During my testing of Kohei KaiGai's row-security patches I've been looking into how foreign keys should be and are handled. There are some interesting wrinkles around FK cascades, the rights under which FK checks execute, and about the consistency effects of changing or applying an RLS policy.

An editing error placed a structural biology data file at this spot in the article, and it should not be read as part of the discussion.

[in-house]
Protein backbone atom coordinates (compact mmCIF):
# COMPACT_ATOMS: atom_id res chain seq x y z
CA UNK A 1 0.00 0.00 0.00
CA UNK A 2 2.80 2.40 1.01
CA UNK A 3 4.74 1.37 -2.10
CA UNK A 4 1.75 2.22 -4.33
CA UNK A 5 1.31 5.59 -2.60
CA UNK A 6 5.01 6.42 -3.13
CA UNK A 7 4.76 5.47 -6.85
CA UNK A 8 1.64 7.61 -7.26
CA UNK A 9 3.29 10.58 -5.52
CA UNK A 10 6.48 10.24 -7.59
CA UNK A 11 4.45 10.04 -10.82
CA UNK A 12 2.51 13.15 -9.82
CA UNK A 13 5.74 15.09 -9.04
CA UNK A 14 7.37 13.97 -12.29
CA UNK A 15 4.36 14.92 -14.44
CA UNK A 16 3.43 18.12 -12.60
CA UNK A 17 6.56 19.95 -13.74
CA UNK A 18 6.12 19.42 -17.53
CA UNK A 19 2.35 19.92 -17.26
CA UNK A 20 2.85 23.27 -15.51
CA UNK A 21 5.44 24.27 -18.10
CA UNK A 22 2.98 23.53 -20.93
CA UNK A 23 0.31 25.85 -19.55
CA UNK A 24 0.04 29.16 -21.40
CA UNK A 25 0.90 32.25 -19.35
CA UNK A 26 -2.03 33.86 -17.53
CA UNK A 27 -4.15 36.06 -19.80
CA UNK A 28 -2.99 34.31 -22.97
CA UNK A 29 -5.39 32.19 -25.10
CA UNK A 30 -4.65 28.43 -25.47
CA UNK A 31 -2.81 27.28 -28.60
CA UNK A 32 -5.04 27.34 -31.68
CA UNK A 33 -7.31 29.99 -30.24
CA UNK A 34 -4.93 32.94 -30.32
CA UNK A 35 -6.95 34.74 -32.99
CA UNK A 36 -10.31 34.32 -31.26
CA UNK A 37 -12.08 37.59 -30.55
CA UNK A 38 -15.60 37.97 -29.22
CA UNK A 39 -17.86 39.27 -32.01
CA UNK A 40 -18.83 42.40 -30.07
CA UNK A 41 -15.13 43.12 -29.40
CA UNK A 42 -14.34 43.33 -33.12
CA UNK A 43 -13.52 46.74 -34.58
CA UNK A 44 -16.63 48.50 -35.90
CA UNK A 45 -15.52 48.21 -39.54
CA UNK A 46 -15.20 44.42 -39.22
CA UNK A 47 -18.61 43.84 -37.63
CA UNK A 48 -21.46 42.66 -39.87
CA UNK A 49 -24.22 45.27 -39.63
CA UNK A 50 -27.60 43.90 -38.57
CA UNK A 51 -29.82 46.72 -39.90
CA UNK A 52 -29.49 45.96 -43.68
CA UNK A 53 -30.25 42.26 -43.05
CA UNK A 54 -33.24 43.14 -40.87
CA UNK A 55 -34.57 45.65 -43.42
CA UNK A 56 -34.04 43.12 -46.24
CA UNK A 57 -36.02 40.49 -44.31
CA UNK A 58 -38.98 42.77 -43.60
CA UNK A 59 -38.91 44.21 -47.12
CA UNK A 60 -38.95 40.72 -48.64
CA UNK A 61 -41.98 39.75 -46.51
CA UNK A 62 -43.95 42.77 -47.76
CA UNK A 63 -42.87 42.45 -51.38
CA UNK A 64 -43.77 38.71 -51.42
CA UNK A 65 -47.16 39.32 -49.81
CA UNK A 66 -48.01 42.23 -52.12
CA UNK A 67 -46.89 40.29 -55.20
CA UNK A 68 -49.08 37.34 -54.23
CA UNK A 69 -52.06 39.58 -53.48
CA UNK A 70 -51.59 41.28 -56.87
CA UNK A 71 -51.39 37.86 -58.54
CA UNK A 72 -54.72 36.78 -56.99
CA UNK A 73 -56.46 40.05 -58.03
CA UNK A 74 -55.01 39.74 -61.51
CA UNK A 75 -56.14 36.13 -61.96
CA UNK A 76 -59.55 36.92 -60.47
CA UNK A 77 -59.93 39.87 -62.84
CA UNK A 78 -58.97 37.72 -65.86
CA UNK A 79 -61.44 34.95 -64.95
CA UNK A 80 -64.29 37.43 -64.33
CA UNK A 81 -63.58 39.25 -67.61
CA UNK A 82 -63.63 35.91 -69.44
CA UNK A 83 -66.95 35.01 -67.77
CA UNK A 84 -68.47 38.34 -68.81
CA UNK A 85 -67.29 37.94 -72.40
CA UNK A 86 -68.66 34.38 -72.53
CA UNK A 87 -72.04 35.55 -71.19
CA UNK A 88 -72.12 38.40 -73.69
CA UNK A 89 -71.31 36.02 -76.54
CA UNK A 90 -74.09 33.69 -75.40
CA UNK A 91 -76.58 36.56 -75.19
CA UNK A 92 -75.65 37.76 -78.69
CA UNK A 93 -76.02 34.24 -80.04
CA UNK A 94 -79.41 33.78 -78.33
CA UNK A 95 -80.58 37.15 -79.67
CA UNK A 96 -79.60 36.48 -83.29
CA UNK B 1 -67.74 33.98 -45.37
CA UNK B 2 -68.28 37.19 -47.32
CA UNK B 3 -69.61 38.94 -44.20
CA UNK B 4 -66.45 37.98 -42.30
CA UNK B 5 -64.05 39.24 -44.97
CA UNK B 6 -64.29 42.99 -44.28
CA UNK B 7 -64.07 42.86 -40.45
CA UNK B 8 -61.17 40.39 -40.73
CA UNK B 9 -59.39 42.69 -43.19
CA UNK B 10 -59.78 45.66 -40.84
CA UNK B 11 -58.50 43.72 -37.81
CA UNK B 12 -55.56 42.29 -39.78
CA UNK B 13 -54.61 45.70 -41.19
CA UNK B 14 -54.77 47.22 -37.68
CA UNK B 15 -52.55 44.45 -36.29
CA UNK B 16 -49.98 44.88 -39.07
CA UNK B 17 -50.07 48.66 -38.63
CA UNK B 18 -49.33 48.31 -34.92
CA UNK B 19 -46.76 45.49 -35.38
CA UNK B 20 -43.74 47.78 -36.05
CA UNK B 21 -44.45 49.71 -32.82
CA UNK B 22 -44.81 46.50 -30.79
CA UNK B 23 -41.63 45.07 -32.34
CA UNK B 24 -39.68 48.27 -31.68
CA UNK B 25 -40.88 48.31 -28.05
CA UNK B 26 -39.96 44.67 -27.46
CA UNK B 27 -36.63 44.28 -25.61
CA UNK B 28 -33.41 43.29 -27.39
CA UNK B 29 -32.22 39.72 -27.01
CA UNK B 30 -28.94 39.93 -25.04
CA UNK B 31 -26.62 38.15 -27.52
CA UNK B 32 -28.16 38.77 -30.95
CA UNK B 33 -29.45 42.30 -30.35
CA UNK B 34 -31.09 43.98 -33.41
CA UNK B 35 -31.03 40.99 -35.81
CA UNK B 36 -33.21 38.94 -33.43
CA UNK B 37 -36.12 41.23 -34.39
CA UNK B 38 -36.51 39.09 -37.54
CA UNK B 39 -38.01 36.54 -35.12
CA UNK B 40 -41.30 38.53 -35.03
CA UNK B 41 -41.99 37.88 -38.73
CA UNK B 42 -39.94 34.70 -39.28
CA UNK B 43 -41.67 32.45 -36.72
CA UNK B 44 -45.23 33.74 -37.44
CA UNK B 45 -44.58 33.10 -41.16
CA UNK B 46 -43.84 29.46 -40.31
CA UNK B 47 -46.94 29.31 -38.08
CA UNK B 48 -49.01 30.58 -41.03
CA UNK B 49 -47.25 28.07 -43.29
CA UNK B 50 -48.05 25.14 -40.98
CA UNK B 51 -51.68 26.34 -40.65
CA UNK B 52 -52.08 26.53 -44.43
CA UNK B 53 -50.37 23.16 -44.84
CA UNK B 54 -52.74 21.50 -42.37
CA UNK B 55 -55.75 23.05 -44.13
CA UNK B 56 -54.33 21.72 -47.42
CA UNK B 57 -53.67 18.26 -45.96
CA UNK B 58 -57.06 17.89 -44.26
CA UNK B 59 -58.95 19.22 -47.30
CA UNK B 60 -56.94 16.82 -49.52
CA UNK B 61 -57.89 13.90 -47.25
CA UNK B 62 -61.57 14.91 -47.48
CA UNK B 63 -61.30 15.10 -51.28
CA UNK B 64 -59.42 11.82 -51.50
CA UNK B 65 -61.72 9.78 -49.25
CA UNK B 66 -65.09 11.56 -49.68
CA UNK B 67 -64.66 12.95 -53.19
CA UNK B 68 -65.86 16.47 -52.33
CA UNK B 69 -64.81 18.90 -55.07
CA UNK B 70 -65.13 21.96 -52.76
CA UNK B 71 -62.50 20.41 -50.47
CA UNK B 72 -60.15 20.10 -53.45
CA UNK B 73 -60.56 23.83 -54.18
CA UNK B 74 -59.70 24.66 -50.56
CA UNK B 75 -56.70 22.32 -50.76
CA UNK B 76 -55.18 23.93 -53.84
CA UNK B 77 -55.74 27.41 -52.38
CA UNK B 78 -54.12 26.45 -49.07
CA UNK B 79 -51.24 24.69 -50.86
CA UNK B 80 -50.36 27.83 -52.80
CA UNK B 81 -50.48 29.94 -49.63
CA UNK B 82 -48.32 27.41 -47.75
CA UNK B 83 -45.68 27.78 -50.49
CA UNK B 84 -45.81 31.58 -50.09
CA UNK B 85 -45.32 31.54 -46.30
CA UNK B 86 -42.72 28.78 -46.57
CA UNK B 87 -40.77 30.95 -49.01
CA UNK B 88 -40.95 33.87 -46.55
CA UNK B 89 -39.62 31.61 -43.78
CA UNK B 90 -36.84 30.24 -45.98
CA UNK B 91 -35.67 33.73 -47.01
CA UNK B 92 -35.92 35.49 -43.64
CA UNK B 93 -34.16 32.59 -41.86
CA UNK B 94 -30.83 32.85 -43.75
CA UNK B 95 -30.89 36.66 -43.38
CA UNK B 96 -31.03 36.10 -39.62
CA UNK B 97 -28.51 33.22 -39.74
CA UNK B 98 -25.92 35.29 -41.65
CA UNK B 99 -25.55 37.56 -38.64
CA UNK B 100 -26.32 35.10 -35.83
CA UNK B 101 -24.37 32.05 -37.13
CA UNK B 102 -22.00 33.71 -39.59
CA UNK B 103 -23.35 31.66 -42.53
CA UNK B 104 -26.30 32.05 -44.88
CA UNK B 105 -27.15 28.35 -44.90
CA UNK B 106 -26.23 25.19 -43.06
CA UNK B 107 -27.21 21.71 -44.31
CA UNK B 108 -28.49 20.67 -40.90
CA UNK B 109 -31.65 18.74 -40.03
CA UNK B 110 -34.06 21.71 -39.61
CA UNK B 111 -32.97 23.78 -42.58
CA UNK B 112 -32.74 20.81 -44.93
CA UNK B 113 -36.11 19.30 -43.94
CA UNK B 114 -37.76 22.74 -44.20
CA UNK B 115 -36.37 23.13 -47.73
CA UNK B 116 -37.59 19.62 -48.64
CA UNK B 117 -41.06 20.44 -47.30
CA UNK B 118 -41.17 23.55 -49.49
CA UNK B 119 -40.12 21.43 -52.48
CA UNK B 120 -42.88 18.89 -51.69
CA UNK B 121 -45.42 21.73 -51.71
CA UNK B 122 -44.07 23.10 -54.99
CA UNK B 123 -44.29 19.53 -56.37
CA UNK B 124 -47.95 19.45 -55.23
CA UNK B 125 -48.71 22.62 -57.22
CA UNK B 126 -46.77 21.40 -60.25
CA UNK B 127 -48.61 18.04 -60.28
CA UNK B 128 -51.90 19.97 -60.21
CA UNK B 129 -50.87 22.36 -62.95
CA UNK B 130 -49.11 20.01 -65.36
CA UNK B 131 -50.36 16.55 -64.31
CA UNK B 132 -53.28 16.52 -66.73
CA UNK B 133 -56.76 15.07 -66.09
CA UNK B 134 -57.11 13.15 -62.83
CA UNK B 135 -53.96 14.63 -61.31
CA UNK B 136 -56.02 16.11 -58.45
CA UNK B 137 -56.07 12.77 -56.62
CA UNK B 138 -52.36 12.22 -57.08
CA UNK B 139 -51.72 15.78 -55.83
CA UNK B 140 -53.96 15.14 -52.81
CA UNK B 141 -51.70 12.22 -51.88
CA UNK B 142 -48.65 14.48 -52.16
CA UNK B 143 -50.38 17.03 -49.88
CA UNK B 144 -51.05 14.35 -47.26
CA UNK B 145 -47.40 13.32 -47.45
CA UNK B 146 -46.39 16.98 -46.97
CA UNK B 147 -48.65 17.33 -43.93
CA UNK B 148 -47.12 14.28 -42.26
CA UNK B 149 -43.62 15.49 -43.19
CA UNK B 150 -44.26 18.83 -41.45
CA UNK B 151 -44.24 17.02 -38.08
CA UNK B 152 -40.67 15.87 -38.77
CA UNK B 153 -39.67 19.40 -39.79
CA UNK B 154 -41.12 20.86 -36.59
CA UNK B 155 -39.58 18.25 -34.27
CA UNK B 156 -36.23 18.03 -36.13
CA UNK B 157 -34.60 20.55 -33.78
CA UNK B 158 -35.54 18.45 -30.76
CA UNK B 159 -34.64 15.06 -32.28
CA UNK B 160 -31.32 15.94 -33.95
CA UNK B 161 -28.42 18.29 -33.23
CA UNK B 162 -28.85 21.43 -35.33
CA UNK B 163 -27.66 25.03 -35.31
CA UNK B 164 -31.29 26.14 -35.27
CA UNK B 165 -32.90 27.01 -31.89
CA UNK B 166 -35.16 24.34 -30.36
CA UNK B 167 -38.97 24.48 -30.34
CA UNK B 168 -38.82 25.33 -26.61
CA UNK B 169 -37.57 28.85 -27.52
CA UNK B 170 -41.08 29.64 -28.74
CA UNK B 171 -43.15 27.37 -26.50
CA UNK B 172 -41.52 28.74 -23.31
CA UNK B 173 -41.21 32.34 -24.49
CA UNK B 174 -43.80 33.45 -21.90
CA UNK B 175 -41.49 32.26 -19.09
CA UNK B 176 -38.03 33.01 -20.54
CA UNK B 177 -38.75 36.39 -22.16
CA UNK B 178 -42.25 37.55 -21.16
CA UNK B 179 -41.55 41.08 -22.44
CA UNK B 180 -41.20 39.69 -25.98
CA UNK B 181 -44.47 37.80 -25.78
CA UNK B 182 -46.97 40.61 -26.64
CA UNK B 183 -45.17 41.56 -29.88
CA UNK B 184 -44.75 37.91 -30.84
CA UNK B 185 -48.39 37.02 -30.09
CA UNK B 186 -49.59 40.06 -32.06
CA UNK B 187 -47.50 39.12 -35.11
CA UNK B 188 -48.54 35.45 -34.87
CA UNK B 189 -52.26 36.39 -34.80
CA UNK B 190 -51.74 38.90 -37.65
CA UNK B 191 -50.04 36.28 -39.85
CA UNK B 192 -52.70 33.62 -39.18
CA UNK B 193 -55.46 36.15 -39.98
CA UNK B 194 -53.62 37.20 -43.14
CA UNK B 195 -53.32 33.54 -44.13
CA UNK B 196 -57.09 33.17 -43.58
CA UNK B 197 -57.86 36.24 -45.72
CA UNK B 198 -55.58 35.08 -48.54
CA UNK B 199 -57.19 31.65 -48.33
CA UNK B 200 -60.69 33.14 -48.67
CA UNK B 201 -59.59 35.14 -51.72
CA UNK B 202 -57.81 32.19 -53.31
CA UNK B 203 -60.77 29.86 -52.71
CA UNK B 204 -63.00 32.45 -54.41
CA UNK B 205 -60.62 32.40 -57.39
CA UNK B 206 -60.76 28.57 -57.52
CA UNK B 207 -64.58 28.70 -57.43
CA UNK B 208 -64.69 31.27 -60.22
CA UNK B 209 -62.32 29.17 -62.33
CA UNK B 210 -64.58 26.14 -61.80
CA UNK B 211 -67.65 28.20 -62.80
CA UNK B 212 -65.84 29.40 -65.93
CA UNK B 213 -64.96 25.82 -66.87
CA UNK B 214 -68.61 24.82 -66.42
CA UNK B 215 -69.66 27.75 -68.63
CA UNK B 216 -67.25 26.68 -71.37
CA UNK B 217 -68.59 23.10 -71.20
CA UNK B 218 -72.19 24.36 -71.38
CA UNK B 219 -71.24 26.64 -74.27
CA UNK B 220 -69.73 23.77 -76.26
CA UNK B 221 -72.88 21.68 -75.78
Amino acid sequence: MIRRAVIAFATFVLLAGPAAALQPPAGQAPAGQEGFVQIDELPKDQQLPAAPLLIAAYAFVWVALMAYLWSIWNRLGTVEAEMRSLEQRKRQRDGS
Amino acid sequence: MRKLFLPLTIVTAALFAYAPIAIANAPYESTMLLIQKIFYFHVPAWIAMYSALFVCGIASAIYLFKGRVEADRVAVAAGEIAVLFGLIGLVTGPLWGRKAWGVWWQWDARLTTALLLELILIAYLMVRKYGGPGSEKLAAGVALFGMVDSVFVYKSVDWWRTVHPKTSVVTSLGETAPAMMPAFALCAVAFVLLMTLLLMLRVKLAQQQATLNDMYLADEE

It seems clear that if a user tries to INSERT a tuple into a table that they would not be able to see if they tried to read it, the insert should fail with a permission denied error, at least by default or as an easy option. That stops users probing for keys by looking for unique constraint errors, i.e. key proving. This works for inserts directly into a table, but gets complicated with foreign keys. If the user tries to insert a row into table A and table A has a FK to table B, if the user cannot see the referenced value in B then they should not be able to insert the row into A, instead getting the same error as if the tuple in B really didn't exist. Otherwise, again, they can probe for the existence of keys by using foreign key relationships. Problem is, that won't necessarily happen, because the FK check is run with the rights of the table owner. So you may find that you can't insert a row that references a foreign row you can see; the FK constraint check will fail even though you can clearly see the row. Similarly, you _can_ insert a row that references a row you cannot see. It gets even weirder when you're a superuser because you're exempt from RLS checks when you query a table directly but when you add a FK constraint the check is run with the table owner's rights - so it might fail even with the rows obviously visible to you. Take the following fairly nonsensical session, which is based on the RLS test suite: test=# \dt rls_regress_schema.* List of relations Schema | Name | Type | Owner --------------------+----------+-------+------------------- rls_regress_schema | category | table | rls_regress_user0 rls_regress_schema | document | table | rls_regress_user0 test=# select * from rls_regress_schema.category; cid | cname -----+----------------- 11 | novel 22 | science fiction 33 | technology 44 | manga (4 rows) test=# INSERT INTO rls_regress_schema.document (did, cid, dlevel, dtitle) VALUES (9, 22, 0, 'blah'); ERROR: insert or update on table "document" violates foreign key constraint "document_cid_fkey" DETAIL: Key (cid)=(22) is not present in table "category". Um. WTF? As Kohei KaiGai pointed out when I asked him about it, this is because the foreign key check trigger runs as the table owner, in this case rls_regress_user0. rls_regress_user0 is set up so it can't see any rows in the 'category' table even though it's the owner, so no foreign key pointing to this table can ever succeed. I don't think this is a usable situation, but I don't have any easy answers. We can't run the trigger as the current_user because it might not then have the required GRANTs for table-level access, and because it could cause malicious functions to run in the security context of the invoking user. Yet running it in the context of the owning user seems to get rid of half the point of RLS by making it incredibly hard to use it with foreign keys sanely. Thoughts? -- Craig Ringer http://www.2ndQuadrant.com/ PostgreSQL Development, 24x7 Support, Training & Services -- Sent via pgsql-hackers mailing list (email@example.com) To make changes to your subscription: http://www.postgresql.org/mailpref/pgsql-hackers